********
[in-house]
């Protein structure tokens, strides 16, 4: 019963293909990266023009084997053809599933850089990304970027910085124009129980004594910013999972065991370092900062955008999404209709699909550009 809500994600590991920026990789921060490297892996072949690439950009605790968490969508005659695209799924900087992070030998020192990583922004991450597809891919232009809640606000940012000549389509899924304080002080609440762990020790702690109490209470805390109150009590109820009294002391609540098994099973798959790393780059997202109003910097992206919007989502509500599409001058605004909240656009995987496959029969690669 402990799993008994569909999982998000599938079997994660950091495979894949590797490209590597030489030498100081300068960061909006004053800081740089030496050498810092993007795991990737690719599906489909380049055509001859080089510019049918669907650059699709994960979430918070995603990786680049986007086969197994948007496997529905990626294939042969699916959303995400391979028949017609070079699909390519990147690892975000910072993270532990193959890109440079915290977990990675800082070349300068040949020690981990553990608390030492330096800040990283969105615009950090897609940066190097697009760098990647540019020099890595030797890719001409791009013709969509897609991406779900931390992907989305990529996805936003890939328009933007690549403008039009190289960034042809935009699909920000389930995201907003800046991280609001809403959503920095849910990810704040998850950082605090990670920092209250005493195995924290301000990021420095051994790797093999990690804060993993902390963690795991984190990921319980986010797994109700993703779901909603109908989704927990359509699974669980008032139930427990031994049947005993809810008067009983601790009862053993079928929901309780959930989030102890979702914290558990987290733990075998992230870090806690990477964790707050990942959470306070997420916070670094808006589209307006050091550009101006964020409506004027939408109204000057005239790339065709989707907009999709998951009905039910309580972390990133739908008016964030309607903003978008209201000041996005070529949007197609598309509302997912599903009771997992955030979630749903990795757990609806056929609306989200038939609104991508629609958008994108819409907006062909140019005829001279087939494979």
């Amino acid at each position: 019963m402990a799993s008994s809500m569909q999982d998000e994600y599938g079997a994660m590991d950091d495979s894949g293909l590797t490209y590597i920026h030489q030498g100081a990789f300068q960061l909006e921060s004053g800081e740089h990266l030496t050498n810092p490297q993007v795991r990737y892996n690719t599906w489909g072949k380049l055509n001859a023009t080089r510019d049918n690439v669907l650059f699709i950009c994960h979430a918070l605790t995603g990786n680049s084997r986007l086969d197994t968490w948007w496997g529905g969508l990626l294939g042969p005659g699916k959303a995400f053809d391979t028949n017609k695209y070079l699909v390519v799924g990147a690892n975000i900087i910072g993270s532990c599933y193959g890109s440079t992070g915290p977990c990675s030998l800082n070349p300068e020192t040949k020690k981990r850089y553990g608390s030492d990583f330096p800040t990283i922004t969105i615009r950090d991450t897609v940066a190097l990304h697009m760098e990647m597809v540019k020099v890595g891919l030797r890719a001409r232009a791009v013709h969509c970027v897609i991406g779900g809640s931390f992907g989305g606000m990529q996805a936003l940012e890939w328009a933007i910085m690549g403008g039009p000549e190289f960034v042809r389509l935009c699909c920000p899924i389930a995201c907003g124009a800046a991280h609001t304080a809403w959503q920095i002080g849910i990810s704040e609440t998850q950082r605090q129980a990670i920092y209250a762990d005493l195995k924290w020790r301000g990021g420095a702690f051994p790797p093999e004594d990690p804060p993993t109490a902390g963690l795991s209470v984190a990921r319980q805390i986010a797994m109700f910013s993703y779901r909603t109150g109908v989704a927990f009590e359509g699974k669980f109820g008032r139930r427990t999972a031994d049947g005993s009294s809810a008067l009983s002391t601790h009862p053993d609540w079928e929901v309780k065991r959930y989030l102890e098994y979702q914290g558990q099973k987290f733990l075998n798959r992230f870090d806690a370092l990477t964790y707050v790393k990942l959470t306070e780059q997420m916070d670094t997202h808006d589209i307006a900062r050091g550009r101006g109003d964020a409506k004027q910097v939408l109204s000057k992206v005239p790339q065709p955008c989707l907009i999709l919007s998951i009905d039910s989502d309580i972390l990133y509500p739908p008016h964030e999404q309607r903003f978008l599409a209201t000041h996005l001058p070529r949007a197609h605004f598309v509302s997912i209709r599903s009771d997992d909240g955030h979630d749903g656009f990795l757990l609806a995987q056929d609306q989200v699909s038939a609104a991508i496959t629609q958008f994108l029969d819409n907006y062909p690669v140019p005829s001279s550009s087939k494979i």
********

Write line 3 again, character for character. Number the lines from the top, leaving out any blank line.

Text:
């Amino acid at each position: 019963m402990a799993s008994s809500m569909q999982d998000e994600y599938g079997a994660m590991d950091d495979s894949g293909l590797t490209y590597i920026h030489q030498g100081a990789f300068q960061l909006e921060s004053g800081e740089h990266l030496t050498n810092p490297q993007v795991r990737y892996n690719t599906w489909g072949k380049l055509n001859a023009t080089r510019d049918n690439v669907l650059f699709i950009c994960h979430a918070l605790t995603g990786n680049s084997r986007l086969d197994t968490w948007w496997g529905g969508l990626l294939g042969p005659g699916k959303a995400f053809d391979t028949n017609k695209y070079l699909v390519v799924g990147a690892n975000i900087i910072g993270s532990c599933y193959g890109s440079t992070g915290p977990c990675s030998l800082n070349p300068e020192t040949k020690k981990r850089y553990g608390s030492d990583f330096p800040t990283i922004t969105i615009r950090d991450t897609v940066a190097l990304h697009m760098e990647m597809v540019k020099v890595g891919l030797r890719a001409r232009a791009v013709h969509c970027v897609i991406g779900g809640s931390f992907g989305g606000m990529q996805a936003l940012e890939w328009a933007i910085m690549g403008g039009p000549e190289f960034v042809r389509l935009c699909c920000p899924i389930a995201c907003g124009a800046a991280h609001t304080a809403w959503q920095i002080g849910i990810s704040e609440t998850q950082r605090q129980a990670i920092y209250a762990d005493l195995k924290w020790r301000g990021g420095a702690f051994p790797p093999e004594d990690p804060p993993t109490a902390g963690l795991s209470v984190a990921r319980q805390i986010a797994m109700f910013s993703y779901r909603t109150g109908v989704a927990f009590e359509g699974k669980f109820g008032r139930r427990t999972a031994d049947g005993s009294s809810a008067l009983s002391t601790h009862p053993d609540w079928e929901v309780k065991r959930y989030l102890e098994y979702q914290g558990q099973k987290f733990l075998n798959r992230f870090d806690a370092l990477t964790y707050v790393k990942l959470t306070e780059q997420m916070d670094t997202h808006d589209i307006a900062r050091g550009r101006g109003d964020a409506k004027q910097v939408l109204s000057k992206v005239p790339q065709p955008c989707l907009i999709l919007s998951i009905d039910s989502d309580i972390l990133y509500p739908p008016h964030e999404q309607r903003f978008l599409a209201t000041h996005l001058p070529r949007a197609h605004f598309v509302s997912i209709r599903s009771d997992d909240g955030h979630d749903g656009f990795l757990l609806a995987q056929d609306q989200v699909s038939a609104a991508i496959t629609q958008f994108l029969d819409n907006y062909p690669v140019p005829s001279s550009s087939k494979i």